Aerial View of Angkor Wat from the Southwest.” #AngkorWat is the best known and largest of all the monuments from the Angkorian period (9th-12th centuries). #AngkorWatis renowned for its architectural complexity, and it features cruciform terraces, naga balustrades, and elaborately carved pediments and columns.
My current university has an online database of photographs of Cambodia. For a sample of the library’s images database, check out their pinterest.
When the von Trapp family fled the Nazi regime in Austria, they traveled to America. Eventually, the entire family—except for the husband, Georg—-became American citizens.In the early 1940s the family settled in Stowe, Vermont, where they bought a farm. They ran a music camp on the property when they were not on tour. In 1944, Maria and her stepdaughters Johanna, Martina, Maria, Hedwig, and Agathe applied for U.S. citizenship by filing declarations of intention at the U.S. District Court in Burlington, Vermont. Georg apparently never filed to become a citizen; Rupert and Werner were naturalized while serving in the U.S. armed forces during World War II; Rosmarie and Eleonore derived citizenship from their mother; and Johannes was born in the United States and was a citizen in his own right.
If you are planning on watching the new version of the Sound of Music this week, make sure you brush up on all your von Trapp trivia here: http://go.usa.gov/WFbh
If you didn’t know, Maria and the Captain were real people. If you follow the links above, you can read some of the differences between the movie/play and real life. Maria also wrote an autobiography (The Story of the Trapp Family Singers) and several books about her religious faith.
His body isn’t even cold yet and the New York times has already put out a shameful article declaring Nelson Mandela to be an “icon of peaceful resistance”. News outlets around the Western world are hurrying to publish obituaries that celebrate his electoral victory while erasing the protracted and fierce guerrilla struggle that he and his party were forced to fight in order to make that victory possible. Don’t let racist, imperialist liberalism co-opt the legacy of another radical. Nelson Mandela used peaceful means when he could, and violent means when he couldn’t. For this, during his life they called him a terrorist, and after his death they’ll call him a pacifist — all to neutralize the revolutionary potential of his legacy, and the lessons to be drawn from it.
Don’t fucking let them.
Okay, also wrong.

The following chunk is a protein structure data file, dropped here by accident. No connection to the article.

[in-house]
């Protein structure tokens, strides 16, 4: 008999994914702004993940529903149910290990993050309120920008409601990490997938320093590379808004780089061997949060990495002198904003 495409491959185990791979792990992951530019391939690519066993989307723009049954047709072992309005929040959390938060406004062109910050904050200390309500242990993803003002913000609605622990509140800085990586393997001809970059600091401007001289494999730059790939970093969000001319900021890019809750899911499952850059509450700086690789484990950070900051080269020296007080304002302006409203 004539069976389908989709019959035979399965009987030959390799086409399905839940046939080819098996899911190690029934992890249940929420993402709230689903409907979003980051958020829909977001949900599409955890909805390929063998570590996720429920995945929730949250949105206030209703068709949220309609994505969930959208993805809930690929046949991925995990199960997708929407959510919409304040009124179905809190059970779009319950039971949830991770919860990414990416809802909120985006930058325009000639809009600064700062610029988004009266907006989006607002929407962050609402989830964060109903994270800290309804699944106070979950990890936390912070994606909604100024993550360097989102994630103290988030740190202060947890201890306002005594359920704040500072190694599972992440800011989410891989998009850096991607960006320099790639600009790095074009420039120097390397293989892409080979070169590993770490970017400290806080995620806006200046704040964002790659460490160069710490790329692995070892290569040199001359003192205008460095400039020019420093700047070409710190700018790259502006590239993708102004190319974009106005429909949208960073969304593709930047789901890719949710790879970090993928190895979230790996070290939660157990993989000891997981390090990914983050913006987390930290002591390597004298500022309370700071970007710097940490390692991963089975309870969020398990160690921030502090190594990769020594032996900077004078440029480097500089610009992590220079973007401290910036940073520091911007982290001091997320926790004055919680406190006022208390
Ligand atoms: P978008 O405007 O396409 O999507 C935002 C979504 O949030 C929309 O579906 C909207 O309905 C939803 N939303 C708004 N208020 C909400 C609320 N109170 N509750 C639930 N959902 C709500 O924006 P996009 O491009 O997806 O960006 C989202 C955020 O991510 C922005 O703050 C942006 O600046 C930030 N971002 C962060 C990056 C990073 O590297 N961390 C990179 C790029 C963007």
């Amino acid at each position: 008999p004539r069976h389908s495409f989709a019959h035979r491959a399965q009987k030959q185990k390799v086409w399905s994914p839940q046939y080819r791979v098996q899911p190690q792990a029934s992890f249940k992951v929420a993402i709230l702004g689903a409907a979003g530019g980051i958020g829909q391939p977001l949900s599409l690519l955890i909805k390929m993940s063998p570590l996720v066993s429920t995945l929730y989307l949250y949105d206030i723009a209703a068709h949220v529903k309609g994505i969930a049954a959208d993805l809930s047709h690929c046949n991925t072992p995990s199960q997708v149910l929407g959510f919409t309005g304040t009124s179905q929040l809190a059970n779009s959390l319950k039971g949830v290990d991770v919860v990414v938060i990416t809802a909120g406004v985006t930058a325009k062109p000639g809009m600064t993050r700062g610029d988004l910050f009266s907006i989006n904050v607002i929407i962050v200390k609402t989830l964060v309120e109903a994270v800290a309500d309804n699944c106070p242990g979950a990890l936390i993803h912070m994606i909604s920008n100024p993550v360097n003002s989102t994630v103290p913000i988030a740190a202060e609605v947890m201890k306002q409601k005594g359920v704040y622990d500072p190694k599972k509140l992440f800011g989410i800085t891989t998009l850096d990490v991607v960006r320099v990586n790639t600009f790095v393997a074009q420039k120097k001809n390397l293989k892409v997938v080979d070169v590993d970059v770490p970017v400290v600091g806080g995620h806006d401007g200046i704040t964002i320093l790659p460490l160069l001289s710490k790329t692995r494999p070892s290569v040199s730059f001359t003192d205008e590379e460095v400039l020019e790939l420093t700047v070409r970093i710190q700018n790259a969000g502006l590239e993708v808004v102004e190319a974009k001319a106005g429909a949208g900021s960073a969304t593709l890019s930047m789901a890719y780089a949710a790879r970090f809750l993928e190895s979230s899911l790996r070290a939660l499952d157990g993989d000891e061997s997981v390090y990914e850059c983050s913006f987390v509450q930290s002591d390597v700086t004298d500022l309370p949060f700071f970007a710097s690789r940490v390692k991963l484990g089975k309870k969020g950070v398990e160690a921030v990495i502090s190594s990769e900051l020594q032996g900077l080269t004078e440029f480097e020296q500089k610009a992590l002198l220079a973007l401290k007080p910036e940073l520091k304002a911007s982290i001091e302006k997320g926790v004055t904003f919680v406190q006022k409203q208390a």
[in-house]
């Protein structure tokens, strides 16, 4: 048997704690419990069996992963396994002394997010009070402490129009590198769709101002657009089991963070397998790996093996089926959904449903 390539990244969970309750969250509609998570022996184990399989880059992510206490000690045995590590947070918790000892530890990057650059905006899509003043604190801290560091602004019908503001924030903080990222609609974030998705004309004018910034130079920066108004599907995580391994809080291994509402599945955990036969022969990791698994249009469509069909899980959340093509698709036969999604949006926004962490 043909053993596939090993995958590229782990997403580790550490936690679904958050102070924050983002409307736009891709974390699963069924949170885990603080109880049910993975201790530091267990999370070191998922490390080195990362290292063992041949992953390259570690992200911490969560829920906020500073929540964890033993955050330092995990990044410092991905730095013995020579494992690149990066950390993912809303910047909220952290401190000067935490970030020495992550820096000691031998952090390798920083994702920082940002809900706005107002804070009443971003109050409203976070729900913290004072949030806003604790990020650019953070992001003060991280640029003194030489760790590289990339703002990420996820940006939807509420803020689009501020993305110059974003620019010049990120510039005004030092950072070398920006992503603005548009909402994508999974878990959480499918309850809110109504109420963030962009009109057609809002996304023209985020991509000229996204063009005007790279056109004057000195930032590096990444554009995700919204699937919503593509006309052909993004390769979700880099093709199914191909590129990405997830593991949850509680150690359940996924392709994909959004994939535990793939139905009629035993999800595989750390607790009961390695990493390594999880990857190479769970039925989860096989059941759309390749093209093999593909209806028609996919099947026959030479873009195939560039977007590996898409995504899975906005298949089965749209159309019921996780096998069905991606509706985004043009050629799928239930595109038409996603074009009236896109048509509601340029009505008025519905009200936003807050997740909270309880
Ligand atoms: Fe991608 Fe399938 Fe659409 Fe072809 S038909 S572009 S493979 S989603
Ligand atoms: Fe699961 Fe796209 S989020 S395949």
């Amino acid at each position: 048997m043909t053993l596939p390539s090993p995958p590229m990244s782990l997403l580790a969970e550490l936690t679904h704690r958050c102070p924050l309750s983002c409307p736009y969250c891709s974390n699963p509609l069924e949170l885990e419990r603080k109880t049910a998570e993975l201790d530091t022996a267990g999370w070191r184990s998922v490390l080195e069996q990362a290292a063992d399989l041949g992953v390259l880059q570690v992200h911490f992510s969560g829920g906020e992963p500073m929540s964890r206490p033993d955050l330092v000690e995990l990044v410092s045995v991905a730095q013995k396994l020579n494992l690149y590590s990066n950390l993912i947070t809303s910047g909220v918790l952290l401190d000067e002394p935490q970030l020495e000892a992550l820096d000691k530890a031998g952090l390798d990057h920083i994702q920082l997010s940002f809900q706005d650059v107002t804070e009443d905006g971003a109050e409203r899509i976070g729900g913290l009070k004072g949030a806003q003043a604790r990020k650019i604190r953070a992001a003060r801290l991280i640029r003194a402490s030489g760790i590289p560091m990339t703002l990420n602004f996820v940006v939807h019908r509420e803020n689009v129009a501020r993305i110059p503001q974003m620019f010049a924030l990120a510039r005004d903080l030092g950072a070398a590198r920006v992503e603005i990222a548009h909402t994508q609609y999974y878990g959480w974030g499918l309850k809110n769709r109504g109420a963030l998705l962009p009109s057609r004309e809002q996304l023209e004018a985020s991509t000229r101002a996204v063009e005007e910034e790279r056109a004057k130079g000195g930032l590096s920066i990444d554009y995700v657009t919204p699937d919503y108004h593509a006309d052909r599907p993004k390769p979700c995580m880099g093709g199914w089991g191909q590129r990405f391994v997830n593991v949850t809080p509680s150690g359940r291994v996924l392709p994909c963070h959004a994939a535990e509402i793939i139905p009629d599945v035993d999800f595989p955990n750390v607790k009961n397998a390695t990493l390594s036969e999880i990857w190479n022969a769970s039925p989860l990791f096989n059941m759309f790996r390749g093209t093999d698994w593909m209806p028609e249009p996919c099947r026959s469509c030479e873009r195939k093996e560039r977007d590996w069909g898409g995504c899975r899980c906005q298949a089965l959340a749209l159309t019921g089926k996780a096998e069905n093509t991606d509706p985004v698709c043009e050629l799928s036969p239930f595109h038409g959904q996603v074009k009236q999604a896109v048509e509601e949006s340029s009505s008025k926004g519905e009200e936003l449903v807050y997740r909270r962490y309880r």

1) Nelson Mandela WAS an icon of peaceful resistance, but not in the simplistic way the NYT article (and, I’m sure, many that will follow) believe he was. You see, when Mandela was arrested in 1962, he was, indeed, the leader of the ANC’s armed forces. That is not a fact that people should forget.
However, when he started negotiations with the apartheid regime in the late 1980s, South Africa was in the midst of what was basically an undeclared civil war. Violence was everywhere and often very unfocused; don’t think for one second that it was all between anti-apartheid fighters against people upholding the apartheid regime. The deaths/beatings/tortures/rapes were largely civilian-focused, and everyone was hurting everyone else (with white-on-white, black-on-black, black-on-Indian, Indian-on-coloured, coloured-on-black, so on and so forth). For an example, Google anything about “necklacing”.
It was b a d.
In order for the country not to collapse completely, someone needed to emerge as a leader who favored political negotiation and peaceful tactics over the violence that was ravaging the country, and Nelson Mandela, whose release had been advocated for over the past few years, found himself thrust into that position to the point that he started negotiating for the fall of apartheid from prison. He did what he needed to do because any more violence would have completely destroyed South Africa. He chose ending apartheid over saving face with the already-emerging anti-apartheid politicians, chose negotiating with the enemies that he hated over seeing more of his people die because of an ego or power trip or an extreme ideology (see: most of the leaders of both sides at this point). He chose making peace over expressing his anger, or (an even bigger issue now), his racial/ethnic affiliation. If he isn’t an “icon of peaceful resistance” for this, I don’t know who is.
2) “He and his party” Hahaha no. There were different parties and different voices and different races who fought together against the regime, not just the ANC. The ANC is one part of a MUCH LARGER MOVEMENT, one that included the people who would become the DA (the ANC’s biggest political rival), one that included not only the black Africans (mainly Zulu) that the ANC represents but also the Xhosa and the Tswana and the Sotho and the Coloureds and the Indians and The Black Sash and the Jews. IT WAS NOT JUST THE ANC.
Also, the ANC is actually largely why the country is so fucked up right now, because the party wants to keep power over actually doing anything good for its people (see: President Robert “Yes I raped that lesbian HIV-positive AIDS activist but I’m getting acquitted because I’m in power and I’m not HIV positive because I took a shower afterwards” Zuma; see: President Thabo “yeah I committed crimes against humanity but come on hear me talk more about how HIV isn’t a real thing and what all my people are dying of AIDS because I refuse to provide any knowledge or treatment LALALALA I can’t hear you LALALA” Mbeki)
3) “Don’t let racist, imperialist liberalism co-opt the legacy of another radical.” Don’t let your ignorant, imperialist liberalism co-opt the legacy of a man who is recognized as an amazing leader of a country and continent seriously lacking them. Don’t let your lack of knowledge of contemporary African politics let you think for one goddamn second that praising someone’s violence is a good thing. Don’t let your Western all-blacks-are-same ideology not recognize the true radicalism in his ideology, which is that ethnic groups should not matter and people should work together regardless.
4) “Nelson Mandela used peaceful means when he could, and violent means when he couldn’t.” Hahahaha take this, reverse it. He started violent and ended peaceful.
5) “For this, during his life they called him a terrorist,” Nope. They called him a terrorist because he fought against the apartheid regime, and the apartheid regime was allied with the West during the Cold War. He would have been a terrorist regardless of the amount of violence he actually used.